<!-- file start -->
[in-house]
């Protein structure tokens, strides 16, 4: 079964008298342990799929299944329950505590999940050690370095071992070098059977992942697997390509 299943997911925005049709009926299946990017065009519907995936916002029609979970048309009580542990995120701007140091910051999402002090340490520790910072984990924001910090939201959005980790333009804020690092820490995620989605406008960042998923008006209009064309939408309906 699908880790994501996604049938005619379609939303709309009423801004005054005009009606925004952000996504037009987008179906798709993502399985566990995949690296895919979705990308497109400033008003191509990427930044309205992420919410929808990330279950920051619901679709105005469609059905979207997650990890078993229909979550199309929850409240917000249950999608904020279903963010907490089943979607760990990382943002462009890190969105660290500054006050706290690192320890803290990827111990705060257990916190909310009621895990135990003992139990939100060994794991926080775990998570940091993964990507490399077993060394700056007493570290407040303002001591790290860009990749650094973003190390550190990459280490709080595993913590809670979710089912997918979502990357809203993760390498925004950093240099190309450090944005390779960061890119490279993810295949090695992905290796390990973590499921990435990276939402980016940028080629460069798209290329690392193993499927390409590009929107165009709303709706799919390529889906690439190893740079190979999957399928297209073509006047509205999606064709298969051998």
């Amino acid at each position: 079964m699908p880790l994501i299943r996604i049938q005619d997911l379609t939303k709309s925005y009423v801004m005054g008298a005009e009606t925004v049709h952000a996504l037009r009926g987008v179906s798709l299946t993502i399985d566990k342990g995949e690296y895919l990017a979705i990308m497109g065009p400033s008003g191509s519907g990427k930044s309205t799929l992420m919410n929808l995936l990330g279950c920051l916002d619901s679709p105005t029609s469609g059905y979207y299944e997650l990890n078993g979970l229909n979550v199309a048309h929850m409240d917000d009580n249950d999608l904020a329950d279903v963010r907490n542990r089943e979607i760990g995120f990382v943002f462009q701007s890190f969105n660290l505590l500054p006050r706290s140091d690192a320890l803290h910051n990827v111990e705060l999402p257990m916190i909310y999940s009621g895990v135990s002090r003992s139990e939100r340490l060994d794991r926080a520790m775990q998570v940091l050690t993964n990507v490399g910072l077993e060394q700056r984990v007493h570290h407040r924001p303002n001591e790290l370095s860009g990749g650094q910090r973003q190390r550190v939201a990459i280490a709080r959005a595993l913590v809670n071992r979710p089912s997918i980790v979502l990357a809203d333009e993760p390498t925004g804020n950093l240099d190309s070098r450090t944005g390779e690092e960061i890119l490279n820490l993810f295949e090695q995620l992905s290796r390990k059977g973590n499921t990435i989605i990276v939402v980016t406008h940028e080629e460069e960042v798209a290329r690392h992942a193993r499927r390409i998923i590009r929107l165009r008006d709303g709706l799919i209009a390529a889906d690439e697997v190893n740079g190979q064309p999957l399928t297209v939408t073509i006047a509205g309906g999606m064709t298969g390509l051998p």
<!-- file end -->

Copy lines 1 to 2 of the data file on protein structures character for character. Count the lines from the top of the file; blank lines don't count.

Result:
[in-house]
């Protein structure tokens, strides 16, 4: 079964008298342990799929299944329950505590999940050690370095071992070098059977992942697997390509 299943997911925005049709009926299946990017065009519907995936916002029609979970048309009580542990995120701007140091910051999402002090340490520790910072984990924001910090939201959005980790333009804020690092820490995620989605406008960042998923008006209009064309939408309906 699908880790994501996604049938005619379609939303709309009423801004005054005009009606925004952000996504037009987008179906798709993502399985566990995949690296895919979705990308497109400033008003191509990427930044309205992420919410929808990330279950920051619901679709105005469609059905979207997650990890078993229909979550199309929850409240917000249950999608904020279903963010907490089943979607760990990382943002462009890190969105660290500054006050706290690192320890803290990827111990705060257990916190909310009621895990135990003992139990939100060994794991926080775990998570940091993964990507490399077993060394700056007493570290407040303002001591790290860009990749650094973003190390550190990459280490709080595993913590809670979710089912997918979502990357809203993760390498925004950093240099190309450090944005390779960061890119490279993810295949090695992905290796390990973590499921990435990276939402980016940028080629460069798209290329690392193993499927390409590009929107165009709303709706799919390529889906690439190893740079190979999957399928297209073509006047509205999606064709298969051998």